Whenever a crisis turns into a conflict, the most severe consequences are borne by civilians, and in particular by the most vulnerable groups: children, women, the elderly, the disabled. We have seen it in Ukraine and in Gaza, with daily reports of hundreds of dead and wounded among the civilian population. No civilian infrastructure or social service is being spared: homes, schools, hospitals, factories, roads and so on. Most recently, we have witnessed the deliberate targeting of energy infrastructure, with the goal of cutting off vital energy supplies to the civilian population in the midst of the most difficult weather and living conditions.
We have also seen hospitals and relief operations targeted by combatants with devastating effect. This destruction of vitally important institutions has virtually destroyed the health system for millions of non-combatants, putting whole societies at risk. Such a situation is contrary to the very notion of ethical human behaviour. The Sovereign Order of Malta reaffirms its commitment to an international system based on rules and principles of fraternity, cooperation, and solidarity.
We call, in particular, for respect for International Law, International Humanitarian Law, and the provisions of the Charter of the United Nations. The Order, through its diplomacy, has done so consistently over the last year and it will continue to do so. We have participated in international events; we have spoken in international fora; and we have released statements in which we have clearly reiterated the need for respecting human lives, the neutrality of humanitarian aid, and the protection of the relief workers who bring assistance to those in peril.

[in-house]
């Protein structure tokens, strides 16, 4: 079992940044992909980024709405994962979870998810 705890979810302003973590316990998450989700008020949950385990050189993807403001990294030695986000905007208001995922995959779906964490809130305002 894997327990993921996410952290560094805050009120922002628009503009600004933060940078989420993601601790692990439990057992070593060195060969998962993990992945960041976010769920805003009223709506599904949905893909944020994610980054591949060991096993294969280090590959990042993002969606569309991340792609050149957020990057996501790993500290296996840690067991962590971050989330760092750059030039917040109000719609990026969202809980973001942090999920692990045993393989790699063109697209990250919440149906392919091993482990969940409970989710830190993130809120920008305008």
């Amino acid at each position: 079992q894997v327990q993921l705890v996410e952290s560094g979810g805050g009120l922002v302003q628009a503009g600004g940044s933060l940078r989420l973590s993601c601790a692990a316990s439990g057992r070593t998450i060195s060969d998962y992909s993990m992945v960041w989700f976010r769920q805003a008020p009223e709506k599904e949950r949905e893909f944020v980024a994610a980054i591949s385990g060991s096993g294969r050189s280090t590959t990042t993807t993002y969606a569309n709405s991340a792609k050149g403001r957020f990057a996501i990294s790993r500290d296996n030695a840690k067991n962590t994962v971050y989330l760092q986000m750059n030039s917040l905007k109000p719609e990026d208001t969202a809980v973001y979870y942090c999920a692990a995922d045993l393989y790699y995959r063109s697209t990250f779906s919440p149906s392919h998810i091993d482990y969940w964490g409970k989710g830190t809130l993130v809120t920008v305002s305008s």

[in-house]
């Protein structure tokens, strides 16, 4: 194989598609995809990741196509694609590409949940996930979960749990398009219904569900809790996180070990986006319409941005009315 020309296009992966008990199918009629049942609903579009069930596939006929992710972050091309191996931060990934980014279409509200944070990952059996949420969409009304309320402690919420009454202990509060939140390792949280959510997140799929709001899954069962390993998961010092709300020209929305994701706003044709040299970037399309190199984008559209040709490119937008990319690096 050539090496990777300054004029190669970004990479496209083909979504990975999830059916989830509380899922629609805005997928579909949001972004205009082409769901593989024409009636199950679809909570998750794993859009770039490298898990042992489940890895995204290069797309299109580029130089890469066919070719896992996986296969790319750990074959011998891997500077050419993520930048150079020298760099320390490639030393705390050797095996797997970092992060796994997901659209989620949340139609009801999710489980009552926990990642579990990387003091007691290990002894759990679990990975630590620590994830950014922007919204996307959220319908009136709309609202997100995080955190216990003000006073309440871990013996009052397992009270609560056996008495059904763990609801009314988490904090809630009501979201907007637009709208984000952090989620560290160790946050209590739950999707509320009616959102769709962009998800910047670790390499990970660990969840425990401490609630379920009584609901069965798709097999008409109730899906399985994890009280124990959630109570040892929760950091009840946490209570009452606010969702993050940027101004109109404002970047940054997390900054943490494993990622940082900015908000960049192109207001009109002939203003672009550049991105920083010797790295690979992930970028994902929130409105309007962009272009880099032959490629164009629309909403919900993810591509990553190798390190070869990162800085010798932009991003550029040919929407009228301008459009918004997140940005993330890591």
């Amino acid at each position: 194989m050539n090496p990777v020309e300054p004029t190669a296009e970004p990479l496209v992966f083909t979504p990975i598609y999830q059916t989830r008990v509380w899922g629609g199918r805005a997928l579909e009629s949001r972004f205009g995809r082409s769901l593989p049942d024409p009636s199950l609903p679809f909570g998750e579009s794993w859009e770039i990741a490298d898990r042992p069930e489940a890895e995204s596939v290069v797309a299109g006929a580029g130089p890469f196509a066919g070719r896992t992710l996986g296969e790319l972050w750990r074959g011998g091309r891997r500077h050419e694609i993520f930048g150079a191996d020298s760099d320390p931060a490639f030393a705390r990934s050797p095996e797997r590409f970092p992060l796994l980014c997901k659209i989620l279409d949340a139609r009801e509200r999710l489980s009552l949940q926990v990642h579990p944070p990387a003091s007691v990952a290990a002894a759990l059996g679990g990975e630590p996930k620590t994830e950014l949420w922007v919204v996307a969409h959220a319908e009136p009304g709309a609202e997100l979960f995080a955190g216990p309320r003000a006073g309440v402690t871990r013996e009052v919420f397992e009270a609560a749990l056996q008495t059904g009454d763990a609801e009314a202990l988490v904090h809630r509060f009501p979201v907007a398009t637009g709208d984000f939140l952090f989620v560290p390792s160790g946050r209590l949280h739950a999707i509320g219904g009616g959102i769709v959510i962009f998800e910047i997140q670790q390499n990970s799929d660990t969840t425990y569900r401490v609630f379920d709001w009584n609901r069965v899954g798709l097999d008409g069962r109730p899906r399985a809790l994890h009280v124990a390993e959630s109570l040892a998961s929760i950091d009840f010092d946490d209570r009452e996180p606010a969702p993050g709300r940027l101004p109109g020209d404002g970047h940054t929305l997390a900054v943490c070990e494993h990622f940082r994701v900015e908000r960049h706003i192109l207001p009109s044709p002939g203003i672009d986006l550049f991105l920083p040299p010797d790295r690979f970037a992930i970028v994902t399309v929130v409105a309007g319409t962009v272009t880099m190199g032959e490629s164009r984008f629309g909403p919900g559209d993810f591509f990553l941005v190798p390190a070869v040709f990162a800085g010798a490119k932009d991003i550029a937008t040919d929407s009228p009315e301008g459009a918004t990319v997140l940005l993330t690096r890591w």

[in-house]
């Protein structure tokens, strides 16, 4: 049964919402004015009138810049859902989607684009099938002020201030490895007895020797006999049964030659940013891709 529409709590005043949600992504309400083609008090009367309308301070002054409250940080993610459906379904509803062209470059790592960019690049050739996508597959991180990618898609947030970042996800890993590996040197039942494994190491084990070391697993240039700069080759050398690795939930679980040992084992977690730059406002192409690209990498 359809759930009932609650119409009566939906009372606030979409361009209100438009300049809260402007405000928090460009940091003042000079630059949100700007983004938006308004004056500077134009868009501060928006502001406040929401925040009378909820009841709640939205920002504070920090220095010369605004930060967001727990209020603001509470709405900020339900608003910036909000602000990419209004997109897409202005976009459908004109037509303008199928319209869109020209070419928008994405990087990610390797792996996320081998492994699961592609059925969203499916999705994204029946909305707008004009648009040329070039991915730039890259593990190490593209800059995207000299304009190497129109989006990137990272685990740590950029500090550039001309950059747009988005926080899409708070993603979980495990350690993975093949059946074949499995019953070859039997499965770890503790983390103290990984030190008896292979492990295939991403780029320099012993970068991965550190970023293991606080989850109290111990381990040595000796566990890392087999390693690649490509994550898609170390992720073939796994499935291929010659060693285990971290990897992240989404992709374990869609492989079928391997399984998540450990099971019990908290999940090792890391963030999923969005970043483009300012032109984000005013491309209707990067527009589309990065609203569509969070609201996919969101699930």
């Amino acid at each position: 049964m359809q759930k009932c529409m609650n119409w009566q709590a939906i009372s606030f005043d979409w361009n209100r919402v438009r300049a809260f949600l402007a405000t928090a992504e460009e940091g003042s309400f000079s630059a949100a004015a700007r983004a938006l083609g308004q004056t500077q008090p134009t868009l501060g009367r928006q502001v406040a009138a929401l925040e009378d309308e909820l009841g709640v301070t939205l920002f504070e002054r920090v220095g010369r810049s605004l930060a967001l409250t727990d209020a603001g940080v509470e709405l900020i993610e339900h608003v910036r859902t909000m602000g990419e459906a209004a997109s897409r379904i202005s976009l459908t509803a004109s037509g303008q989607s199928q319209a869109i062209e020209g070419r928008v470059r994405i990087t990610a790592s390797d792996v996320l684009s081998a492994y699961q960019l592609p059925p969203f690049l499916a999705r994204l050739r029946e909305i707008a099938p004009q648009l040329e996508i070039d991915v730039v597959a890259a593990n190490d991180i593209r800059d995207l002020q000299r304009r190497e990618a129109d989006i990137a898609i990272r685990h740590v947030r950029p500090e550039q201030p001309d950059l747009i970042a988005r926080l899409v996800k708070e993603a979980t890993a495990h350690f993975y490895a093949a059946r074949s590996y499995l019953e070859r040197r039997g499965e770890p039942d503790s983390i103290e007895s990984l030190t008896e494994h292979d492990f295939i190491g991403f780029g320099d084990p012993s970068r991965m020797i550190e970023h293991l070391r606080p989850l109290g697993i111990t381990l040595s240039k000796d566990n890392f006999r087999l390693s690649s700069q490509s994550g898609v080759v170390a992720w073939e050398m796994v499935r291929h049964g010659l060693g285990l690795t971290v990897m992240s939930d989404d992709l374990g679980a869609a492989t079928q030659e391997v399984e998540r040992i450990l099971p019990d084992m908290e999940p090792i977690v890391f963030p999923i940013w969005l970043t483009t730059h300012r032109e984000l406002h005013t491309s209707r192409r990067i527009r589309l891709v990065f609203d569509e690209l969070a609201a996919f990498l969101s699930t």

Still, the international community needs to do more. All the entities and organisations, whose mandate and vocation are deeply rooted in the humanitarian mission, should work together to ensure a greater impact and a stronger advocacy effort directed at political leaders, the media, educational institutions, and other channels of public communications.
Major international fora, such as the G7, the G20 and others, should be urged consistently by the humanitarian advocates to draw attention to the dire humanitarian and social consequences of wars and conflicts. The destruction of infrastructure adds to the heavy costs incurred by the countries in conflict, but ultimately borne once again disproportionately by civilians. The Sovereign Order of Malta is apolitical and neutral, but it is not insensitive to violence and injustice and certainly does not turn its eyes away from the human tragedies and the responsibilities that cause them.